Tag Archives: Civic Association

MTA set to roll out bus route changes


| aaltman@queenscourier.com

Microsoft PowerPoint - Woodhaven Blvd Route Changes presentation

Commuters relying on bus service may be “en route” for some changes.

The Metropolitan Transportation Authority (MTA) announced that the Q21 and Q52 busses will undergo several service alterations, beginning on Sunday, July 1.

A spokesperson from the MTA claimed these changes are part of the agency’s efforts to renew and improve service in response to changing ridership and market conditions within funding restraints, adding that these particular alterations reflect the continuing growth of longer-distance, limited-stop ridership on Cross Bay Boulevard,

Woodhaven Boulevard and the new residential development in Arverne.

The Q21 will be shortened, operating as far south as 164th Avenue and 92nd Street near Cross Bay Boulevard in Howard Beach and make local stops only between Howard Beach and Elmhurst. Hours of operation and frequency will remain the same as the current Q21 bus, as will service between Lindenwood and northern destinations.
Travelers aiming for Broad Channel and the Rockaway peninsula will be required to transfer to either the Q52 or the Q53.

Due to local roadway layout, customers heading northbound on Cross Bay Boulevard between 160th Avenue and 164th Avenue will need to board a Q52 or Q53 at 163rd

Avenue, take a southbound Q21 around the loop or a northbound Q21 at 160th Avenue and 92nd Street.

The line currently known as the part-time Q21 Limited will be renamed the Q52, continuing to operate full time on the same schedule as the current Q21 and using the same bus stops. Two new limited stops will also be added to this route at Cross Bay Boulevard and 163rd Avenue in Howard Beach and Cross Bay Boulevard and 5th Road in Broad Channel. This course will only see limited-stop access to and from the Rockaways.

The MTA alleged that transportation to the Rockaway peninsula would be greatly improved, including longer-distance service provided by full-time, limited-stop service.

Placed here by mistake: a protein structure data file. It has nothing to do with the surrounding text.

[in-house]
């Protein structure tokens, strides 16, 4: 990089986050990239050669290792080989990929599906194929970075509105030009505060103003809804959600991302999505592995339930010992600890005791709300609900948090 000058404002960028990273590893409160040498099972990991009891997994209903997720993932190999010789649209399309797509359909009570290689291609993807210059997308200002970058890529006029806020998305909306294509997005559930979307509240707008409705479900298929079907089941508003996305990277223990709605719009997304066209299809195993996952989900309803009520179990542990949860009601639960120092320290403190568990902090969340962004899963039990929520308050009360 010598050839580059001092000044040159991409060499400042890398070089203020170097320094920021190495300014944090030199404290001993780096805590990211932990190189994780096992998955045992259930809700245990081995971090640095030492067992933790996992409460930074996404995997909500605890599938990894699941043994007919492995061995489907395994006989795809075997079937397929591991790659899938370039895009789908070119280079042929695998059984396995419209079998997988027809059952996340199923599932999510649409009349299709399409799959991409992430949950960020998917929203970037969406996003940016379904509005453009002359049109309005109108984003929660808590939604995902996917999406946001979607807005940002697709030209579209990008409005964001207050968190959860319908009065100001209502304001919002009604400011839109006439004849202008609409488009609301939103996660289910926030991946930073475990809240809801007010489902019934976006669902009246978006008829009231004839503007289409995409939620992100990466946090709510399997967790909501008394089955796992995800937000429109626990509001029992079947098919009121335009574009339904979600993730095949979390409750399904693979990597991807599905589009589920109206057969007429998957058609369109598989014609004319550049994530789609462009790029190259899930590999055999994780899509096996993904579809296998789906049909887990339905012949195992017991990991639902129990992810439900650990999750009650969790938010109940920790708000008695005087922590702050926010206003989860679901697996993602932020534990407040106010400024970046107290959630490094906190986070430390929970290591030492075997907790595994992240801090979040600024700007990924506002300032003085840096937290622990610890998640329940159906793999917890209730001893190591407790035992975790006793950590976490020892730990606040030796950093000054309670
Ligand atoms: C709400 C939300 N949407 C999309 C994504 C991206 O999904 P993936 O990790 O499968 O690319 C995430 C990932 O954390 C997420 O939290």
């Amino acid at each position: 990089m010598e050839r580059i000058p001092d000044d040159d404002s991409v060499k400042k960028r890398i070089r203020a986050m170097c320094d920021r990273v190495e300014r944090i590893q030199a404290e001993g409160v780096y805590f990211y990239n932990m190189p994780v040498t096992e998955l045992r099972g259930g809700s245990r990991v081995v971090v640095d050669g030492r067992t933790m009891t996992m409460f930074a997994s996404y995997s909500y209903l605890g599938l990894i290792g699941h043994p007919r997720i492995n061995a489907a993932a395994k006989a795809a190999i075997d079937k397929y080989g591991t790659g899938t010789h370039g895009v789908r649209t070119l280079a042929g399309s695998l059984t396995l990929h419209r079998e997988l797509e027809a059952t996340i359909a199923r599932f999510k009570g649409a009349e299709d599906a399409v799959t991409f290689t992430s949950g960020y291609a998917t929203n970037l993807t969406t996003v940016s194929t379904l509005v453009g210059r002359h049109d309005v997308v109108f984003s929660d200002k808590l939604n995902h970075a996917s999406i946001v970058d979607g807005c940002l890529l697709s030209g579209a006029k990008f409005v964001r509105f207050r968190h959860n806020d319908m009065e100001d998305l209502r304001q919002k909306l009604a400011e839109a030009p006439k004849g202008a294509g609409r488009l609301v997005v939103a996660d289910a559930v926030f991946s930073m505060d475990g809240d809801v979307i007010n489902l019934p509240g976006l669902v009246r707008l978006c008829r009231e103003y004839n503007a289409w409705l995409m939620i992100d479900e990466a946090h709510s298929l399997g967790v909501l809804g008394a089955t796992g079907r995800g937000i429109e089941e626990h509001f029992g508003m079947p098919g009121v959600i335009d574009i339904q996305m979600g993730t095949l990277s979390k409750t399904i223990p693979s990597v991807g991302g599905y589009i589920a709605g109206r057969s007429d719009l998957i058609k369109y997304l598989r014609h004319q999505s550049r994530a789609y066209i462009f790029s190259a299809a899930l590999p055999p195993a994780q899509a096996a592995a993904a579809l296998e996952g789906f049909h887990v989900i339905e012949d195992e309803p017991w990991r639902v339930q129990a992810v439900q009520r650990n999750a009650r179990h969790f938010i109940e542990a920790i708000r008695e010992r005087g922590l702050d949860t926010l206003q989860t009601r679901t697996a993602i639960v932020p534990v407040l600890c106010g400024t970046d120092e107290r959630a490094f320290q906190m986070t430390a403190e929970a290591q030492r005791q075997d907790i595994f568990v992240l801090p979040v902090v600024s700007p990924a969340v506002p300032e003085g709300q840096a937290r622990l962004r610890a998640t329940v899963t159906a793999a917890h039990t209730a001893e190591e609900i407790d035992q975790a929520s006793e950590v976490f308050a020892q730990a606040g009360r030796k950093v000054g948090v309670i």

Dan Mundy, Jr., President of the Broad Channel Civic Association, fears bus route alterations will cause delays and be detrimental to those travelling northbound.
“[These changes] will create a worse commute for people with the worst commute,” said Mundy. “We’re getting the short end of the deal here in terms of adequate service.”

Mundy alleged that the MTA had yet to reach out to the residents of both Far Rockaway and Broad Channel.

Betty Braton, Community Board 10 chair, insisted that these bus changes would not affect the people of Howard Beach. Braton added that the MTA also discussed the idea of possibly altering the Q41 bus line at the Board’s May 3 meeting, but they had not set concrete plans.

To get more information about your bus route and how it may be changing, check mta.info or call 5-1-1.

Queens’ Morning Roundup – 11/17/2011: Top fund-raiser for Comptroller Liu charged with funneling sham donations


| jlane@queenscourier.com

Graphic by Jay Lane

Activist Patricia Dolan killed crossing Hillside Avenue

Patricia Dolan, longtime Community Board 8 member, president of the Queens Civic Congress, Kew Gardens Hills Civic Association and the founder of the Flushing Meadows-Corona Park Conservancy, was struck and killed as she crossed Hillside Avenue on Tuesday, November 15. Police say Dolan, 72, was crossing the thoroughfare near 198th Street — on her way to a CB 8 Transportation Committee meeting — when she was struck by a 1998 Nissan sedan driven by an unidentified 57-year-old woman.  EMS responded to the scene and took Dolan to Jamaica Hospital where she was pronounced dead. Read More: Queens Courier

David Wright expects to stick around with NY Mets for 2012 MLB season

David Wright joined Ike Davis and Lucas Duda for a press conference to announce some of the Mets’ plans for their landmark season, which includes the return of Banner Day and, in April, a Tom Seaver bobblehead day. Davis and Duda both pronounced themselves fit from the injuries that affected them last season — Davis’ ankle is “full-go right now” and Duda is over his concussion. Read More: Daily News

Fairway supermarket opens in Douglaston

Foul weather did not dampen the excitement on the lines of eager customers awaiting the grand opening of the long-anticipated Fairway Market. “It’s been so long since we had a nice, big [food] store like this,” said Doris Mayne of Douglaston.  “It’s about time.” Customers lined up over an hour before the doors first opened, anxiously awaiting the store that has been over two years in the making. Read More: Queens Courier

Politicians Push For Expansion Of Good Samaritan Law At Queens Anti-Crime Rally

Elected officials in Queens are calling on residents to come together to stop crime. In the wake of an attack on a young girl and several robberies, local politicians attended an anti-crime rally Wednesday in Astoria. They spoke about legislation, including expanding a Good Samaritan law to businesses. Read More: NY1

Romanian duo sent to prison for thefts using doctored Dunkin’ Donuts gift cards